Most of the time, a criminal case follows a certain pattern; a pattern that most people tend to intuitively recognize from television or from the occasional criminal justice class—a police officer witnesses or investigates a crime, arrests the suspect, and the government prosecutor’s office files a charge. From there, the Defendant has two choices: 1. To have a trial in which the government has to prove its case beyond all reasonable doubt, or 2. To plead guilty and accept a plea bargain.
The plea bargaining process also follows certain patterns. For example, a plea bargain is initially premised on what the defendant is charged with. And most of the time, there are sentencing guidelines that the Judge may need to follow in order to accept a lawful plea bargain.
But in rare instances, when a client’s sentence has been agreed upon by both sides, then the criminal charge itself becomes negotiable.
Over years and years as a criminal defense attorney, I have occasionally been in the unique position of working out the terms of client’s sentence with the prosecuting attorney, and then reverse-engineering what the charges should therefore be, to fit within the parameters of sentencing guidelines. The client is gob-smacked when I have said “what charge would you like? Here’s three. Take your pick.”
For example, a few years ago I represented a man who was charged under Florida Statutes 790.23 - Felon in Possession of Ammunition. This client had been convicted of a felony in 1990, when he was in his twenties. When I represented him, he was in his fifties. He was driving his brother’s truck and was pulled over for speeding. The officer saw a single bullet in the truck’s console, within reach of my client. So, the officer arrested him for being a Felon in Possession of Ammunition. This posed several problems, the first being the seriousness of the charge in relation to the specific facts. Section 790.23 casts a wide net, so my client was caught up in a charge that was intended to criminalize convicted felons owning and using loaded firearms, and not intended to criminalize the chance presence of a lone bullet in the vehicle’s console. The second problem was the sentencing guidelines. Section 790.23 is a second degree, level-five felony, meaning that following Florida’s sentencing code, this client was all of a sudden facing a maximum of 15 years in prison if he was convicted, and automatically ‘scoring’ a presumptive minimum period of incarceration according to the Florida guidelines. Luckily, the prosecutor I worked against understood these factual issues, and we were able to negotiate a compromise wherein the client would not have to serve hard time for the bullet in the console. With the sentence agreed to, the only problem was the charge—so the prosecutor agreed to reduce the charge, which reduced the client’s presumptive scoring, and we were able to reach a more just outcome based on the actual events that occurred.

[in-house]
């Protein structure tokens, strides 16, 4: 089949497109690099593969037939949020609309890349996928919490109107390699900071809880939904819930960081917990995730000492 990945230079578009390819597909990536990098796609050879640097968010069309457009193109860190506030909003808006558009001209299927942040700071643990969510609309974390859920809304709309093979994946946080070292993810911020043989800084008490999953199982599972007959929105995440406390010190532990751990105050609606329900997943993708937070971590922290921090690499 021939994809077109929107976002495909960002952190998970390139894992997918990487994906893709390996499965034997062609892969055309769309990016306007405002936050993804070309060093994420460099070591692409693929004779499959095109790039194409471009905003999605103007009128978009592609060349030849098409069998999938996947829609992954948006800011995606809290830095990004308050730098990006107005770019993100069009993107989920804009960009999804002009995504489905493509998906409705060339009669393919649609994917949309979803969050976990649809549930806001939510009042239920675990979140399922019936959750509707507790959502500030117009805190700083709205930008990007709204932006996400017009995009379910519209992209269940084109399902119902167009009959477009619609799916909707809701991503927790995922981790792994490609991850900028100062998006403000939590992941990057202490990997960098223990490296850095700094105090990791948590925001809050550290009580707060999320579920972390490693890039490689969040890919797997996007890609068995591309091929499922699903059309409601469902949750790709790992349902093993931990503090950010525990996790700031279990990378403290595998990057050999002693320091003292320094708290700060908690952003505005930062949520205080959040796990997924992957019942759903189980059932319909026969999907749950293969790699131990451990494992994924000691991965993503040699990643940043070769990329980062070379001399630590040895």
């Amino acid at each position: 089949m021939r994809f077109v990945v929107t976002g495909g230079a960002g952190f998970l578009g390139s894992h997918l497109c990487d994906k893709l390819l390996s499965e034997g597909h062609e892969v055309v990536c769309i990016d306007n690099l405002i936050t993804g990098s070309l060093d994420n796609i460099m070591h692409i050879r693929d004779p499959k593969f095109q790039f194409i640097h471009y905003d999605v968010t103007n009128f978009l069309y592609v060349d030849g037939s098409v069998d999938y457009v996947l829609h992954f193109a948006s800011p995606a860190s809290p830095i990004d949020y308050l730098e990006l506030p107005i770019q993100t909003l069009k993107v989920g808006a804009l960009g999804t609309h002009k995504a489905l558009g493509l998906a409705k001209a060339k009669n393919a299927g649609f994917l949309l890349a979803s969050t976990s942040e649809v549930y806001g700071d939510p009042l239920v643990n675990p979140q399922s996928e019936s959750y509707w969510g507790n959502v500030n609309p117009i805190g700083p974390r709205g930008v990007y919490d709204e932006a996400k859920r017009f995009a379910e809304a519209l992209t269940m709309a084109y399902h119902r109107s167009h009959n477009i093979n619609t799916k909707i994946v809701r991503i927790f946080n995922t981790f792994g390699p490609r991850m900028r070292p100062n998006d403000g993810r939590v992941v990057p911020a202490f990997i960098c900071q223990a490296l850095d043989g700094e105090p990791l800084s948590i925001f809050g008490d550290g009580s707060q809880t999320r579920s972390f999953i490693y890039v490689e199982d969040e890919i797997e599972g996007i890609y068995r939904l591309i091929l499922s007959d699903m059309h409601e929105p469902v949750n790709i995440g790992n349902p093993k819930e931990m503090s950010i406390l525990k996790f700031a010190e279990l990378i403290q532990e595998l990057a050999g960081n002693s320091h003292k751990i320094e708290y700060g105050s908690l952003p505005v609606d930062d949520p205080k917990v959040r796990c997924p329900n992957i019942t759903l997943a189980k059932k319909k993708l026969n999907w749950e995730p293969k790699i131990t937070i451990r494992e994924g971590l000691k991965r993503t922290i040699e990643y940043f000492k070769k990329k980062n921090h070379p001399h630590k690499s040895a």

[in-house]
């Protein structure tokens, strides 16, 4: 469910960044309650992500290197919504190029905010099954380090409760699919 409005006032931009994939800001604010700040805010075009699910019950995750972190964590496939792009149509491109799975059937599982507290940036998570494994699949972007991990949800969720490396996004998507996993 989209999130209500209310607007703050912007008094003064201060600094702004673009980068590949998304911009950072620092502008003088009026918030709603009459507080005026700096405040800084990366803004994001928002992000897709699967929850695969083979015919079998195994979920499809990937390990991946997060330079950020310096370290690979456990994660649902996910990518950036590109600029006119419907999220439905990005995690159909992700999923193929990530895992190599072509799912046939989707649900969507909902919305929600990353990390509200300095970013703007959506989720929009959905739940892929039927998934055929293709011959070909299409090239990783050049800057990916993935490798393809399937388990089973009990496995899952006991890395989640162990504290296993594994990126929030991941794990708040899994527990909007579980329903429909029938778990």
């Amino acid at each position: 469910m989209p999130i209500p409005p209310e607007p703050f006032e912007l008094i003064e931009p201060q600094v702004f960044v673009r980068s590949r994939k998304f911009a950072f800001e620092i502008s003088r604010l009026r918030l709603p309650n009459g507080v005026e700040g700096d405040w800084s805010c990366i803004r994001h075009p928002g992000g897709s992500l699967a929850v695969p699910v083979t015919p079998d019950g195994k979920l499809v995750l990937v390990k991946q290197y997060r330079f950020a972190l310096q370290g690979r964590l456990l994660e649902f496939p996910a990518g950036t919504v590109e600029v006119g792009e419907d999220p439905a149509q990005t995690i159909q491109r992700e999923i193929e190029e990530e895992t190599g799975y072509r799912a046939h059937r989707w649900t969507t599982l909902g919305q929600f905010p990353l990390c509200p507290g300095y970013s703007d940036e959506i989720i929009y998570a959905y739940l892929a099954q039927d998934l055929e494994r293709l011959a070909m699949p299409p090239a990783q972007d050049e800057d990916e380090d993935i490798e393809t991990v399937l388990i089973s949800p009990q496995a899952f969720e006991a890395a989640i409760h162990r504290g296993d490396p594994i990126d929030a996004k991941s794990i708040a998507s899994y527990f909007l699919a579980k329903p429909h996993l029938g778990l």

And before the reader takes issue with this seemingly unjust complexity of the justice system, be reminded that a plea bargain is a compromise where both sides are giving something to the other. The reasons any prosecutor I have worked against has agreed to such a compromise is never leniency, but always based in fact and what they can, and cannot prove in each particular case. And that is the fundamental basis of our criminal justice system.